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Ariel Schrag

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Ariel Schrag
Ariel Schrag at the WeHo Book Fair 2010
Born (1979-12-29) December 29, 1979 (age 44)
Berkeley, California
Area(s)Cartoonist, Writer, Artist
Notable works
Definition, Awkward, Potential, Likewise

Ariel Schrag (born December 29, 1979) is an American cartoonist and television writer who achieved critical recognition at an early age for her autobiographical comics. Her novel Adam provoked controversy with its theme of a heterosexual teenage boy becoming drawn into the LGBTQ community of New York. Schrag accepts the label of ‘dyke comic book artist’.


While attending Berkeley High School in Berkeley, California, Schrag self-published her first comic series, Awkward, depicting events from her first year, originally selling copies to friends and family.[1] Schrag then published three more graphic novels based on her next three years of school: Definition, Potential, and Likewise.[2] The comics describe Schrag's experiences with family life, going to concerts, drug-taking, high school crushes, and coming out as bisexual and later as lesbian.[3]

Schrag graduated from high school in 1998. She graduated from Columbia University with a bachelor's degree in English in 2003, and has continued to work as a cartoonist and writer.[1] Schrag was a writer for the third and fourth seasons of the Showtime series The L Word,[2][4] and for the second season of the HBO series How To Make It in America.[5]

The documentary Confession: A Film About Ariel Schrag was released in 2004. It explores the then-23-year-old Schrag's world in which she "negotiates fame, obsesses about disease, and discusses the way she sees as a dyke comic book artist."[6]

Schrag is a part-time faculty member at The New School in Manhattan, where she teaches in the writing program.[7] Schrag participates in the artistic community Yaddo, and the queer-centric creative retreat Radar Lab.[7][8][9] In 2014, Schrag published her novel Adam, which in 2019 was adapted into a film of the same name.


High school comics[edit]

Slave Labor Graphics subsequently reprinted Awkward as a graphic novel.[10] Her follow-up works Definition, Potential, and Likewise were republished by Touchstone/Simon & Schuster in 2008 and 2009.[2]

Killer Films is producing a movie adaptation of Potential; Schrag has written the screenplay.[1]


Adam is coming-of-age story which follows Adam, a seventeen-year-old boy who comes to New York City to live with his older sister for the summer of 2006. Adam is straight and cisgender, but is introduced to the LGBTQ community of New York through his sister, an LGBTQ advocate. During his stay, he becomes attracted to a gay woman. After being mistaken for a transgender man, he decides to maintain the deception to date the woman.[11]

In an interview with The Rumpus, Schrag stated that she was inspired to write Adam while working on the third season of The L Word. All of the writers on that season were lesbian women except one straight, cisgender man, Adam Rapp. Schrag found the situation unusual and imagined Rapp going to gay bars pretending to be a transgender man to collect material for writing on the show. She decided to write a novel based on the concept, initially picturing the character Adam as an adult male. Eventually she decided that it would be in poor taste, and revised the character as a love-struck teenager, stating she believed it was more sympathetic that way because "a teenager is clueless".[12] She also mentioned having lesbian friends who were attracted to trans men, and thought that "a teenage boy could clean up if he got in there."[12] Overall she was interested in the challenge of trying to write about a character doing inappropriate things but remaining sympathetic.[12] In an interview with Brooklyn, she stated she was "intrigued by the idea of taking a standard YA formula — awkward teen boy finds love for the first time — and subverting it with unexpected explicit and hopefully thought-provoking content about gender and sexuality."[13]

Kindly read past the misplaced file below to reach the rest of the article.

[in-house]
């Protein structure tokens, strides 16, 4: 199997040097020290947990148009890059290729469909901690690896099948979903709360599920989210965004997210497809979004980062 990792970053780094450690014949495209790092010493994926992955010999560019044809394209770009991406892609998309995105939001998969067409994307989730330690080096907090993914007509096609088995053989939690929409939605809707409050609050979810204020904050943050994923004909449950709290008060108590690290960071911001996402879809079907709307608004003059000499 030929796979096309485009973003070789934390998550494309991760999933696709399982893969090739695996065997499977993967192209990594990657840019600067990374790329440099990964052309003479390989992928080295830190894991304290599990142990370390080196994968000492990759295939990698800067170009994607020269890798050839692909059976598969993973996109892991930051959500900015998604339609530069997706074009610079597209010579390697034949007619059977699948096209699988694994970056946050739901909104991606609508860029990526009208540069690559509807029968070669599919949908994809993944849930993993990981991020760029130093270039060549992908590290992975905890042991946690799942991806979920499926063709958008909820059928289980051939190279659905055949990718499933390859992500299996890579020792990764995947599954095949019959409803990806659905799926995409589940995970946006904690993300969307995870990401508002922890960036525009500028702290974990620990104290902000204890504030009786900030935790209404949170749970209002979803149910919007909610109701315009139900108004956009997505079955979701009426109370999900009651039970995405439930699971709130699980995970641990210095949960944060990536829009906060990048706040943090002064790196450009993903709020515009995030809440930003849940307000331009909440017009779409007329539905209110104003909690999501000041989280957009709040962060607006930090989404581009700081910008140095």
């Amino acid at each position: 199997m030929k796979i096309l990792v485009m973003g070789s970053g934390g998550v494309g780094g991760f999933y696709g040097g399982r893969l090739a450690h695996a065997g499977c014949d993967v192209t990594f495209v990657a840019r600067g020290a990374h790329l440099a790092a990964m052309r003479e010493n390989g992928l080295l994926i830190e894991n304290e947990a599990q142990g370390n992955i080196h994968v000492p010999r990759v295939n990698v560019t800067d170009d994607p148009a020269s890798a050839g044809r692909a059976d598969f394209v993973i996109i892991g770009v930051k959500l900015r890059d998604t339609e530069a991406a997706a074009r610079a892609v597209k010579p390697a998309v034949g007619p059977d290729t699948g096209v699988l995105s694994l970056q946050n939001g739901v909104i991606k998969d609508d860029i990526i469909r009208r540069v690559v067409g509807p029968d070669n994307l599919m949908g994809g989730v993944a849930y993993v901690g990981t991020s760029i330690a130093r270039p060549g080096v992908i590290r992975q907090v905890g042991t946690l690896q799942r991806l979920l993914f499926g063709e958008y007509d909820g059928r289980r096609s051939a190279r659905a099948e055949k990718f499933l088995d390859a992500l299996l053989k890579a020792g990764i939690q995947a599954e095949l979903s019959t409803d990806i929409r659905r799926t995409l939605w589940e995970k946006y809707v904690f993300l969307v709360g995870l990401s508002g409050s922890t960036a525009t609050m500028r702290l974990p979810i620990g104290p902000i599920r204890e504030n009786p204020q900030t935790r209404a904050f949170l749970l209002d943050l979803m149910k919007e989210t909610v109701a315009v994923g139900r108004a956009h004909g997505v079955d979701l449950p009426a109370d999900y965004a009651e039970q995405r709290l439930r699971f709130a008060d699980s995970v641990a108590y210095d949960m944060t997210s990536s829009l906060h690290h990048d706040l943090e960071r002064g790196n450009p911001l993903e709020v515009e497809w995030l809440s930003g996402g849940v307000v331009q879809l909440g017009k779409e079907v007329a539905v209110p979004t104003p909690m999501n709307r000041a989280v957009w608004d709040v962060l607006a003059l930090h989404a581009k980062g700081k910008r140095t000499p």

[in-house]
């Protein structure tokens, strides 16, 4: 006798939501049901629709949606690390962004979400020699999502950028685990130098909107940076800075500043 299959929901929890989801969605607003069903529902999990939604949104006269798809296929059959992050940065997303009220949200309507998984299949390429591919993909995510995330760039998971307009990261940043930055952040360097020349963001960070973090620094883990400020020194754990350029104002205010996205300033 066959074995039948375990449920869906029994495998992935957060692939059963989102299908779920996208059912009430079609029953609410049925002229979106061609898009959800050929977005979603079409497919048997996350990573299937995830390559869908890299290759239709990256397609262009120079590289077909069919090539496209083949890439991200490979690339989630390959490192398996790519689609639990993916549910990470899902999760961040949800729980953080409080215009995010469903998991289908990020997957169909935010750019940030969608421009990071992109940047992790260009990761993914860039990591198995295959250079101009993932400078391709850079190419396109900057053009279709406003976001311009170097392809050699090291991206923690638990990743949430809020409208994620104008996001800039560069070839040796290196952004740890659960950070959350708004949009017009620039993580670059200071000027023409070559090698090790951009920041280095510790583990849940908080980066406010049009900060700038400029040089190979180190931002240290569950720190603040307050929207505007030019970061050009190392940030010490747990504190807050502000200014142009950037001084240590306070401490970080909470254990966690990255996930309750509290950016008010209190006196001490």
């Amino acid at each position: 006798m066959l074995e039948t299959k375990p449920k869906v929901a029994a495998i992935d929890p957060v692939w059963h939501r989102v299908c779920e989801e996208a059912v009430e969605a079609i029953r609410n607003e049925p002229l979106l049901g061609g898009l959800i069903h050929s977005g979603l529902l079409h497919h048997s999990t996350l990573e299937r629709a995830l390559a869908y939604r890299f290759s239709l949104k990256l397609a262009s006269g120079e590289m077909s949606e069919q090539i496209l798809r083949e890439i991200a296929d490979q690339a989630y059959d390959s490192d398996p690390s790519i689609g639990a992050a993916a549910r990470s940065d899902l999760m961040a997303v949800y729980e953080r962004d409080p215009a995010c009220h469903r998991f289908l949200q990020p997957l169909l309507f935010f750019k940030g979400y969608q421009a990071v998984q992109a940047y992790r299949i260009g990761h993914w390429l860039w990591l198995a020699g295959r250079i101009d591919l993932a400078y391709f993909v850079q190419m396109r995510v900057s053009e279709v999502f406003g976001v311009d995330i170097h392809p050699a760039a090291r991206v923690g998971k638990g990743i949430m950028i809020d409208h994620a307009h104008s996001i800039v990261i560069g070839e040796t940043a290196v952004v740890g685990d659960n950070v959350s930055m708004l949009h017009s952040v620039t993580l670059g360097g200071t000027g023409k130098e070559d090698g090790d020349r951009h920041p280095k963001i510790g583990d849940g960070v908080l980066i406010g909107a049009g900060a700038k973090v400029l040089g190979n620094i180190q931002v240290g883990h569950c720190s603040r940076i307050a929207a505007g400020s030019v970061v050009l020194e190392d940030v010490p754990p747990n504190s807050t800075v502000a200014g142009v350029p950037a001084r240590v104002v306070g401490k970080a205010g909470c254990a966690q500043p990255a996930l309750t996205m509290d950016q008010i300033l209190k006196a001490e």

In addition to being inspired by co-worker Adam Rapp, Schrag drew inspiration from her experiences in the New York LGBT scene around 2006, while she was in her 20s. She started writing the book in 2007, and retained the setting even though the book was not released until 2014; it wound up a period piece as a result.[11] Schrag has stated she feels this is to the book's benefit, as transgender issues were much less visible during the 2000s, meaning that Adam's ignorance about the transgender community was much more justifiable than it would be in a modern setting.[11][14]

Schrag was also interested in exploring her perceptions of the LGBT community and the subtle prejudices its members may hold.[11] Schrag addressed biphobia and heterophobia through the character Gillian, who was inspired by Constance McMillen. In 2010, McMillen was barred from attending her school's prom with her girlfriend. Schrag wondered how McMillen would feel if she later discovered she was attracted to men despite the heavy coverage of her as "a proud lesbian", and explored that through Gillian, a lesbian who comes to date Adam.[11]